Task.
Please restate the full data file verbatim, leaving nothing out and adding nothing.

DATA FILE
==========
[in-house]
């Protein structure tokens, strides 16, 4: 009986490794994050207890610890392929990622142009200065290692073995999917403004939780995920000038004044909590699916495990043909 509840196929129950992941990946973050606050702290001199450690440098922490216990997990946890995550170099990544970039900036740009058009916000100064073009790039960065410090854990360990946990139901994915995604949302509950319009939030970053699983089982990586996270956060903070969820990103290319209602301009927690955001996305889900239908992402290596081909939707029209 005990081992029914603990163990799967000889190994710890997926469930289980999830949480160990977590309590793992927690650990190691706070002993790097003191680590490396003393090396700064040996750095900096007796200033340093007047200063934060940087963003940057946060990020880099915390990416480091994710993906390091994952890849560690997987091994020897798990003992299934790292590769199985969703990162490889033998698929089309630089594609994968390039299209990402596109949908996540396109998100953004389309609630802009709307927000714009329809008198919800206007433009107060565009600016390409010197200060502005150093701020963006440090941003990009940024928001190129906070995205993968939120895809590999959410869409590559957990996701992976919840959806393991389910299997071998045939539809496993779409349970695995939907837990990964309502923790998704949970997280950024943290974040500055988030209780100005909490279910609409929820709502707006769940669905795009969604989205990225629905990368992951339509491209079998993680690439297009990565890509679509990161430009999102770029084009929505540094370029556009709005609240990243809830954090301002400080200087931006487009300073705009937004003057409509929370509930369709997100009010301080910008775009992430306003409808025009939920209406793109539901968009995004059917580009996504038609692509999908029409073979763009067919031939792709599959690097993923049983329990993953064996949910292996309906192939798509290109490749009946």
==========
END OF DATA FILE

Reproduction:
[in-house]
């Protein structure tokens, strides 16, 4: 009986490794994050207890610890392929990622142009200065290692073995999917403004939780995920000038004044909590699916495990043909 509840196929129950992941990946973050606050702290001199450690440098922490216990997990946890995550170099990544970039900036740009058009916000100064073009790039960065410090854990360990946990139901994915995604949302509950319009939030970053699983089982990586996270956060903070969820990103290319209602301009927690955001996305889900239908992402290596081909939707029209 005990081992029914603990163990799967000889190994710890997926469930289980999830949480160990977590309590793992927690650990190691706070002993790097003191680590490396003393090396700064040996750095900096007796200033340093007047200063934060940087963003940057946060990020880099915390990416480091994710993906390091994952890849560690997987091994020897798990003992299934790292590769199985969703990162490889033998698929089309630089594609994968390039299209990402596109949908996540396109998100953004389309609630802009709307927000714009329809008198919800206007433009107060565009600016390409010197200060502005150093701020963006440090941003990009940024928001190129906070995205993968939120895809590999959410869409590559957990996701992976919840959806393991389910299997071998045939539809496993779409349970695995939907837990990964309502923790998704949970997280950024943290974040500055988030209780100005909490279910609409929820709502707006769940669905795009969604989205990225629905990368992951339509491209079998993680690439297009990565890509679509990161430009999102770029084009929505540094370029556009709005609240990243809830954090301002400080200087931006487009300073705009937004003057409509929370509930369709997100009010301080910008775009992430306003409808025009939920209406793109539901968009995004059917580009996504038609692509999908029409073979763009067919031939792709599959690097993923049983329990993953064996949910292996309906192939798509290109490749009946």